In a conversation with Entertainment Weekly, she said,
“This book sort of hit me like a bolt of lightning. In February 2005, my mother-in-law died [because of] malpractice in a New York hospital, and we buried her absolutely not prepared to lose her. I read [The Namesake] completely in a state of mourning, and I felt a shock of recognition that Jhumpa Lahiri understood exactly what I was going through. It was like a fever. I had two films I was supposed to make but I just dropped everything, and nine months after reading the book I was shooting the movie.”
A filmmaker with compelling stories
In 2012, Nair returned to the big screen with The Reluctant Fundamentalist after the initial hiccup of struggling to find financiers for five years for a film that addresses some deep social issues. Based on Mohsin Hamid‘s book, Nair’s film is a poignant story of a Pakistani man whose life changes in America after the 9/11 attacks.
Nair has her roots in Pakistan as her father was raised in Lahore before moving to India before Partition. She grew up on songs and stories from our neighboring country. Her first visit to Pakistan became an inspiration to make the film.
“As an Indian director, we usually only tell tales of the Partition. We don’t know beyond that. So, it was my springboard to wanting to do that. Then I read the book, about 18 months after my trip [to Pakistan], and it just possessed me. Not only was it that opportunity to speak about modern-day Pakistan, it was also a dialogue with America, which I really think we desperately need because we have only had a monologue from here, so far, about the other parts of the world that we impact with foreign policy, and guns. Also, I feel it’s about time we go beyond that “us” and “them” approach and go into the more complicated layers that we all live with. Like we say in the movie, we are more than these things. Mohsin and me have lived in these two cultures specifically for half our lives—there’s a place from which you embrace that multiplicity and you want to use what you’ve learned in what you make,” she told Interview Magazine.
The film won many international awards. Nair, too, picked up the German Film Award for Peace for The Reluctant Fundamentalist for inspiring tolerance and humanitarianism.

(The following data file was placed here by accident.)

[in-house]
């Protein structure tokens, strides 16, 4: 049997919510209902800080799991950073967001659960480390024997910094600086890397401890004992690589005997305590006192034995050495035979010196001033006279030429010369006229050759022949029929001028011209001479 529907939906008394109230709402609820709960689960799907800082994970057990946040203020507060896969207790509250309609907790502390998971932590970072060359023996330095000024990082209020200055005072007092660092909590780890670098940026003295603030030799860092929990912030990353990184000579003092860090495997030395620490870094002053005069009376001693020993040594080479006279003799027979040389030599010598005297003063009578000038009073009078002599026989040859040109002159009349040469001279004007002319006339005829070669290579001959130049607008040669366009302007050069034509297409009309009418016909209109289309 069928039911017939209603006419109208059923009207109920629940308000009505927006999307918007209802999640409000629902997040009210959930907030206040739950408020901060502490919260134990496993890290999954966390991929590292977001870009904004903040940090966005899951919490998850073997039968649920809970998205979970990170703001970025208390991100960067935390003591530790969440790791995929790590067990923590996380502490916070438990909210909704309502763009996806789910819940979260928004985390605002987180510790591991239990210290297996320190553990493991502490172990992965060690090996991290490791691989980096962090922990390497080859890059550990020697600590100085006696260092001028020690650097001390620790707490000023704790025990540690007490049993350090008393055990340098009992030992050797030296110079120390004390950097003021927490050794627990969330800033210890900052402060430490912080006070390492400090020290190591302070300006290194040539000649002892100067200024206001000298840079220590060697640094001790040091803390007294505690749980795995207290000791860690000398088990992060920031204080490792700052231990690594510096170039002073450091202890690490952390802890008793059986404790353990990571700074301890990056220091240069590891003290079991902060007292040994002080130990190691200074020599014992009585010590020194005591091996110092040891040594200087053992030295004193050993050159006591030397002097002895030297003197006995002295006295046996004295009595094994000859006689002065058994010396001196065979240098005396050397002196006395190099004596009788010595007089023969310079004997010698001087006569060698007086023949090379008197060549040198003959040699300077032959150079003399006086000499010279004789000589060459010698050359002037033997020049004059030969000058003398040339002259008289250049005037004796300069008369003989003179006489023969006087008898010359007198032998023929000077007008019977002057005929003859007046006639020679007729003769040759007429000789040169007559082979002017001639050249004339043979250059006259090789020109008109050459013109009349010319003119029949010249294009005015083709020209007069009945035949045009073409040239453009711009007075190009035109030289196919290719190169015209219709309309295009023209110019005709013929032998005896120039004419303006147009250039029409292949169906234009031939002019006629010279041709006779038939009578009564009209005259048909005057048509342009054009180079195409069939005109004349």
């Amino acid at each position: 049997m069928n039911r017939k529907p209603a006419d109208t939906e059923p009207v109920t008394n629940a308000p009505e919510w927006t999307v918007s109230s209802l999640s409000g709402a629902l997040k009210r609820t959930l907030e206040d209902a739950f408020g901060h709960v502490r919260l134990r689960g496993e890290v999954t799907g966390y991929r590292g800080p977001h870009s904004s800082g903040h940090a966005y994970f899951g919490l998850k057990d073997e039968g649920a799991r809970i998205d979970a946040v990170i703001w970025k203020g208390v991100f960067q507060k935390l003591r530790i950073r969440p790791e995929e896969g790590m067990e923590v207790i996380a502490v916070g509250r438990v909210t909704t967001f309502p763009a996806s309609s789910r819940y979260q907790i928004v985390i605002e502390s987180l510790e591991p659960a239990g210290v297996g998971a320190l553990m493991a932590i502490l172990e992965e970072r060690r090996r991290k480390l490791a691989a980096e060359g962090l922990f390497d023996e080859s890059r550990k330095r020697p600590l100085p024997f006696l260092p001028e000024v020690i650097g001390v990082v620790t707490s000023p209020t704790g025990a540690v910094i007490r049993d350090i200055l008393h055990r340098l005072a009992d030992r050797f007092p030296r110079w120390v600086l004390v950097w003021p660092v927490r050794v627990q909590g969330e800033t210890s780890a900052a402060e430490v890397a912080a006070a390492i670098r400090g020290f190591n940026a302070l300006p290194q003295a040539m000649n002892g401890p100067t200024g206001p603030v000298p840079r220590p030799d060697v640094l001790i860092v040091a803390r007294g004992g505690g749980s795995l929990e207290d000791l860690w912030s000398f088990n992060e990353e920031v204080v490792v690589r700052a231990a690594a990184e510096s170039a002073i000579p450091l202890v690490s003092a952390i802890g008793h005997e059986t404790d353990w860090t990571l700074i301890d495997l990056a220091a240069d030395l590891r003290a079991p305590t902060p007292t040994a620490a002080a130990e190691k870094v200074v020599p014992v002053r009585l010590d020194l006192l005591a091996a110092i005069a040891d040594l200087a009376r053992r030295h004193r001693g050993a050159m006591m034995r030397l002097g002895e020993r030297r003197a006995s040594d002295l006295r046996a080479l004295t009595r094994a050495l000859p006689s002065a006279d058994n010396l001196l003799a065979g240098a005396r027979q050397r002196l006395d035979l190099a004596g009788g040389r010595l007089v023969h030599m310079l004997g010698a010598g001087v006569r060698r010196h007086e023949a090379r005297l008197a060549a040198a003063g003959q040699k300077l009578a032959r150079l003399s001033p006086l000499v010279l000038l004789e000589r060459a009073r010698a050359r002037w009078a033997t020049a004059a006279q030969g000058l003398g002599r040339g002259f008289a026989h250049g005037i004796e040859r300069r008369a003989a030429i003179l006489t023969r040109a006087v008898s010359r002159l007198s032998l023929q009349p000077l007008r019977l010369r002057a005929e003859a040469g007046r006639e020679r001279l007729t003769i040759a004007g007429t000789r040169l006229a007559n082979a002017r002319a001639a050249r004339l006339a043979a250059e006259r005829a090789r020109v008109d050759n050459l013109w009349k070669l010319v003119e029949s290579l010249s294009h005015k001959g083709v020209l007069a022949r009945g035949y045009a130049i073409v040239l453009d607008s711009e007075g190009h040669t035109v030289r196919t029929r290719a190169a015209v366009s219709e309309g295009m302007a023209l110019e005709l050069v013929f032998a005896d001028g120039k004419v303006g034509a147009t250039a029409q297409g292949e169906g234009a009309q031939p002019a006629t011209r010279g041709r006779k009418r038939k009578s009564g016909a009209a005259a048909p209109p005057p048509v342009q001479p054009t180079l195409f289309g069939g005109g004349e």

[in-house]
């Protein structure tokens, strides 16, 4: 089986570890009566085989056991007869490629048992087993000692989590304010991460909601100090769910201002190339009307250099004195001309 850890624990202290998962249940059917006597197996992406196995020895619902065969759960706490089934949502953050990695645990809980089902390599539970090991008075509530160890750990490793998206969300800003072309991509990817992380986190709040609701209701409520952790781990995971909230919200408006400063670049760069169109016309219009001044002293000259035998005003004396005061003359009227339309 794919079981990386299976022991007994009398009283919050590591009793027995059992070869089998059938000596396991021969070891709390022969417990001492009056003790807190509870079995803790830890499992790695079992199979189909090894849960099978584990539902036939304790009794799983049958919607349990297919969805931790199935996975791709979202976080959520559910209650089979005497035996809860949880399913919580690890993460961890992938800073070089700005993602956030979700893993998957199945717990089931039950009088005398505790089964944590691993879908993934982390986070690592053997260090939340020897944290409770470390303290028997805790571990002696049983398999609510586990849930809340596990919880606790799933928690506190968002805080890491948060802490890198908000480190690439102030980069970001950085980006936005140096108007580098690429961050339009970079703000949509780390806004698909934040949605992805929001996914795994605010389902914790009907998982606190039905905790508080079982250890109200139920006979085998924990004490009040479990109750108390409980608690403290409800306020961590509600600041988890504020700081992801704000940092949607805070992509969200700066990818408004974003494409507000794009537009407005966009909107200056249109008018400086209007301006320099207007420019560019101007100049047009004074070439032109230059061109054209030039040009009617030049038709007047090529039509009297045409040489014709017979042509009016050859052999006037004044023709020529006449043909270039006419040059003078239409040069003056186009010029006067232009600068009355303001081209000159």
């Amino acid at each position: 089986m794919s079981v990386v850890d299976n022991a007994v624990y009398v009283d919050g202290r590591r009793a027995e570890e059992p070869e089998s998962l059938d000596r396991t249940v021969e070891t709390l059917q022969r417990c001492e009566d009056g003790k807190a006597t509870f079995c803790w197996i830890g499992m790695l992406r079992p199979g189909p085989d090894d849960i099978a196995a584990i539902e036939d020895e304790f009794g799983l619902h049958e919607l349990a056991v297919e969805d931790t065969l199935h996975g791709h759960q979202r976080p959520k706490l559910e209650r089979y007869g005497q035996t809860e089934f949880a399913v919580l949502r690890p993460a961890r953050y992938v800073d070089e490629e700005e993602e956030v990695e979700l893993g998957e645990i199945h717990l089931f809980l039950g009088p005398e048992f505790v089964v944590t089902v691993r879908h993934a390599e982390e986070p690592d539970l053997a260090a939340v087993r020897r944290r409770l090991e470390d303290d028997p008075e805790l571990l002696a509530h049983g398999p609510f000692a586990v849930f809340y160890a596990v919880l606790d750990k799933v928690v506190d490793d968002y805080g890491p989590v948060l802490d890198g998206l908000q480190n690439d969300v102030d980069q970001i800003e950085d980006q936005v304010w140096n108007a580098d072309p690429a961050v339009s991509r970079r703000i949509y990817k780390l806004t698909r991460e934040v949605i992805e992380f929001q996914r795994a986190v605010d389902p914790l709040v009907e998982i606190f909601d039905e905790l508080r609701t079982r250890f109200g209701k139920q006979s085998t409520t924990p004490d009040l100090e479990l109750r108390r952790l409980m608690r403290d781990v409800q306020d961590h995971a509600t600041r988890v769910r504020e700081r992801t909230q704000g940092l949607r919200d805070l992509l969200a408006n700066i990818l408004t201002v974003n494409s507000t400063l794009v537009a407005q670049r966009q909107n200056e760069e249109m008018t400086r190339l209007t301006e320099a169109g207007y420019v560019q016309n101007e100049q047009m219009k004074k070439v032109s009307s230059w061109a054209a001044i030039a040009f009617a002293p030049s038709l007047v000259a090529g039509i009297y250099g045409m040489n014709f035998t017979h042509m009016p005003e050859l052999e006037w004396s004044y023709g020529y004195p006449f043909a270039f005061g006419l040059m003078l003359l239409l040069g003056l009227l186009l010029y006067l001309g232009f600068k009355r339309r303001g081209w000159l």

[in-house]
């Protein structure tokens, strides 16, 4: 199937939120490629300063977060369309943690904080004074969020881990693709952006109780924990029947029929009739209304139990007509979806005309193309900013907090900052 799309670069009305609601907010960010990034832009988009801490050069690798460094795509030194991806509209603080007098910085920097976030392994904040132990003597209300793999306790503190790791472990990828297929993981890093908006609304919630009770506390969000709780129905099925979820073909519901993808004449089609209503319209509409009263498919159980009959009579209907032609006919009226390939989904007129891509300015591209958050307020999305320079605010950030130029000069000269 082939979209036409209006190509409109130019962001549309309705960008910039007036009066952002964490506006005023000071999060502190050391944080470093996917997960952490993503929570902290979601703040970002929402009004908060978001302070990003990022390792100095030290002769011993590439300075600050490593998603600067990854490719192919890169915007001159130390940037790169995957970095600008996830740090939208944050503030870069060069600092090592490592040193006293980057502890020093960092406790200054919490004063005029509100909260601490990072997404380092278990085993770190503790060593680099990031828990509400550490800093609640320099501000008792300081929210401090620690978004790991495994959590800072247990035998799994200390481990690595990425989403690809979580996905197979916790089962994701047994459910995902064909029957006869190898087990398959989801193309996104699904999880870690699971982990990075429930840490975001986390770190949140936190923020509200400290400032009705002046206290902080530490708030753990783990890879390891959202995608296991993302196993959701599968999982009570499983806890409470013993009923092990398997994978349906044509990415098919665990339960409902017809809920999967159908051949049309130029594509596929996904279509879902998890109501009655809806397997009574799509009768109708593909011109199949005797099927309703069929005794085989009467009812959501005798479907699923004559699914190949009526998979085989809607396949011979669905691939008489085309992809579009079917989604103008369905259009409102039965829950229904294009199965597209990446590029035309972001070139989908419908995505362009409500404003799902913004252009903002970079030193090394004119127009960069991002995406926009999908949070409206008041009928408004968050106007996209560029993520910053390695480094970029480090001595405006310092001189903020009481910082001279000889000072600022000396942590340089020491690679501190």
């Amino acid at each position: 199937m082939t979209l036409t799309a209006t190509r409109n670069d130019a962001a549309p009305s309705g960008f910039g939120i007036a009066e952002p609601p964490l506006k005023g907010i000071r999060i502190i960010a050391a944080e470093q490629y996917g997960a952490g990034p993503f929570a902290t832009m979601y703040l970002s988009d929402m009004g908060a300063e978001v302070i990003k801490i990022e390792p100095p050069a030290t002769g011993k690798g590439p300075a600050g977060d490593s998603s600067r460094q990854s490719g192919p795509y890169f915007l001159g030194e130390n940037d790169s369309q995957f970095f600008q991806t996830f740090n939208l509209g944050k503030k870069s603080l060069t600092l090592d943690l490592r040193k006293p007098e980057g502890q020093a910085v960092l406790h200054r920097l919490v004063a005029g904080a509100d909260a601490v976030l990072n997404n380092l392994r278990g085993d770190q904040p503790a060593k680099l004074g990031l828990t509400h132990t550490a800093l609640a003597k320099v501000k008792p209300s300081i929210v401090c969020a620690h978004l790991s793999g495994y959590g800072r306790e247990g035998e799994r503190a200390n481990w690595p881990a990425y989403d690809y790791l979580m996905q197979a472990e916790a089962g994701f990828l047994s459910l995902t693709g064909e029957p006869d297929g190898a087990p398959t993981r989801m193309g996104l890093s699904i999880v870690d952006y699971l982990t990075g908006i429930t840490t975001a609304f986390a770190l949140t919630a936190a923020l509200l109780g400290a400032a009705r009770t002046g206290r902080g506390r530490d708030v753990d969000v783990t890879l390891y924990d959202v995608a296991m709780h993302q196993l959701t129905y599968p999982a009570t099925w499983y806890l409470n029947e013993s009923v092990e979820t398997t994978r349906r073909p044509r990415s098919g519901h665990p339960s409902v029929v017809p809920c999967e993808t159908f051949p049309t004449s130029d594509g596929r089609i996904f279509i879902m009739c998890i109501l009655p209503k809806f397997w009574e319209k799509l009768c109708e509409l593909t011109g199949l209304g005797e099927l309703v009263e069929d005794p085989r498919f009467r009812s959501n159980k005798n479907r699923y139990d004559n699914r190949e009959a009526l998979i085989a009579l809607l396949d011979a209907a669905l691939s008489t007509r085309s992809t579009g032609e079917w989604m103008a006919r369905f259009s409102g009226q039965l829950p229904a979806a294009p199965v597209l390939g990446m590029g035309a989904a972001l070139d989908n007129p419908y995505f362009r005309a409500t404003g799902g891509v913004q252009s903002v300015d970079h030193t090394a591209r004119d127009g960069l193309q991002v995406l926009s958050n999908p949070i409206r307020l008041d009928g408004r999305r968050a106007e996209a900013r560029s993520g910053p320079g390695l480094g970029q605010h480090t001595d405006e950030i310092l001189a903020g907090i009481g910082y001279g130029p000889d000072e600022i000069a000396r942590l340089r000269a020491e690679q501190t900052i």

Four years after the success of The Reluctant Fundamentalist, Nair set her next film in Uganda. Being married to Indo-Ugandan political scientist Mahmood Mamdani, whom she met during the shooting of Mississippi Masala, Nair found the setting for Queen of Katwe in a slum of Kampala that was home to a chess prodigy. The filmmaker collaborated with the Oscar-winning actress Lupita Nyong’o for this beautiful biographical drama.
In 2020, Nair brought alive Vikram Seth‘s A Suitable Boy on Netflix and transported the world to an India that was questioning love, national identity and religion in an attempt to find its own way after liberation from the British Rule. It was Seth’s idea of idealism and romance in Nehruvian India that attracted Nair to the book.
With each of her films, Nair puts a part of her soul on display. Her body of work is a window to the world that’s often lost. Her stories are influenced by her Indian roots and delicately brushed with real cultural elements, and it’s this perfect blend that makes Nair’s work exemplary.
While the filmmaker divides her time between Uganda and America, it’s India where her heart lies. It was during the shooting of Salaam Bombay that Nair realized Mumbai’s street kids were exposed to a lot without having any guardian in the form of an organization that could look after them. This gave birth to the Salaam Baalak Trust in 1988, an NGO that provides support for street children. Interestingly, Nair used the proceeds from her Oscar-nominated film to establish Salaam Baalak Trust. In the last three decades, the trust has provided support to 112718 children and given 1421 jobs.
Nair’s 1991 film Mississippi Masala took her to Uganda and that’s where she fell in love with the stories and talent of East Africa. She realized that authentic stories of Africa were not being immortalized due to lack of proper training. In order to bridge the gap, Maisha Film Lab was born in 2004 to support the careers of East African filmmakers with mentorship programs and courses.
Nair is a filmmaker with a difference and her philosophy of standing out reflects in each of her works. Be it her outstanding films that speak volumes about the authenticity of representation or the universal emotions, Nair has put herself in the league of some of the best filmmakers in the world.